This is an amazing call to live as sojourners looking and laboring toward that glorious day when, by the power of Christ, these social conditions become a reality. Even as they recovered the gospel, Reformers like John Calvin understood that faithful gospel ministry leads to ethical transformation. Calvin explained:
Though the gospel is at this day purely preached among us, when yet we consider how little progress we make in brotherly love, we ought justly to be ashamed of our indolence. God proclaims daily that he is reconciled to us in his Son; Christ testifies, that he is our peace with God, that he renders him propitious to us, for this end, that we may live as brethren together.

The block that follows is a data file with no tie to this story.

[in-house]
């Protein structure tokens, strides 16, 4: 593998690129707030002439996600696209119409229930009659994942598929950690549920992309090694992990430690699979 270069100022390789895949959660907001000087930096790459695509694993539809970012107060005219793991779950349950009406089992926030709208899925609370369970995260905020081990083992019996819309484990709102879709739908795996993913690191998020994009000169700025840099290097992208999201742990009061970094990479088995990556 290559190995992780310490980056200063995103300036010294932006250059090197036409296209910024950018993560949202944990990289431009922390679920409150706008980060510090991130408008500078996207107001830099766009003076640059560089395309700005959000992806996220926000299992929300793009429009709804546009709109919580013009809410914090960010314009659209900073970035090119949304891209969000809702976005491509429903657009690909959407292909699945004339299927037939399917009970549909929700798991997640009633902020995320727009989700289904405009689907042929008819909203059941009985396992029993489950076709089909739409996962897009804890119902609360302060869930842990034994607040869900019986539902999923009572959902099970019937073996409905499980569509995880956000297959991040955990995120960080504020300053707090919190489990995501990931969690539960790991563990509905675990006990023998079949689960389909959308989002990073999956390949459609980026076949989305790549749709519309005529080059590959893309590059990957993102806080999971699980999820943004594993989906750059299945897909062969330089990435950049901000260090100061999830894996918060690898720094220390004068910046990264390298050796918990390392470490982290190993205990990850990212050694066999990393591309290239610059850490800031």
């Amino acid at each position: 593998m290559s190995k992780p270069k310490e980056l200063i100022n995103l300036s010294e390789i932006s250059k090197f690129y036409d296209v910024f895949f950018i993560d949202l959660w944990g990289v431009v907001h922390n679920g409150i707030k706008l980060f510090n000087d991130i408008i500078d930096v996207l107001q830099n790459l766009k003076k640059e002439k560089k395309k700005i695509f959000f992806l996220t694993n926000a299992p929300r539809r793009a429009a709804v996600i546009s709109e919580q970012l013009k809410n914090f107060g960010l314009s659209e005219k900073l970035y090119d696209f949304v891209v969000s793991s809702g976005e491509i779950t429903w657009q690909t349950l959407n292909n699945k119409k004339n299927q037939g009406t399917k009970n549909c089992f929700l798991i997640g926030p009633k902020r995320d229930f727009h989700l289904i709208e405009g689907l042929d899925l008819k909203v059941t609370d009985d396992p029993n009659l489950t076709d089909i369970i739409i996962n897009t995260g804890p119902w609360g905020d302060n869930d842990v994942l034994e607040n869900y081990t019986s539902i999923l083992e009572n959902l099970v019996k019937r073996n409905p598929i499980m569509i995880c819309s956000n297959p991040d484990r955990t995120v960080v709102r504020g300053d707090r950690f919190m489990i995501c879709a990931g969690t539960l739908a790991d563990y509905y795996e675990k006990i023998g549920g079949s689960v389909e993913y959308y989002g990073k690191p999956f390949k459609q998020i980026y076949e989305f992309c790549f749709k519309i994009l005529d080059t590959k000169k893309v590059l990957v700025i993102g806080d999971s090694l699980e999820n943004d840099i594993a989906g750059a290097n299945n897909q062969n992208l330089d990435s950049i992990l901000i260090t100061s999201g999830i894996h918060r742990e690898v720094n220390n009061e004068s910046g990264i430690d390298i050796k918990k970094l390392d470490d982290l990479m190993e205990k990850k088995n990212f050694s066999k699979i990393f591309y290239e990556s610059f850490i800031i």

Despite these historic patterns, many modern evangelicals tend to be uneasy about connecting the gospel with social ethics. They rightly recognize the gospel is about what God has done for us in Christ, and ethics is about how the redeemed respond to that saving work in obedience to God’s law. But they sometimes speak as if any emphasis on the latter is legalistic. King’s insistence that gospel ministry has a social claim, however, helps us remember that the Scriptures speak strongly about not only what God has done for us (justification), but also what he’s doing in us (sanctification). Alongside justification, Christ has freed us from the bondage of sin to a new life of righteousness empowered by the Spirit of God.
Calvin scholar Matthew Tuininga summarizes this point well: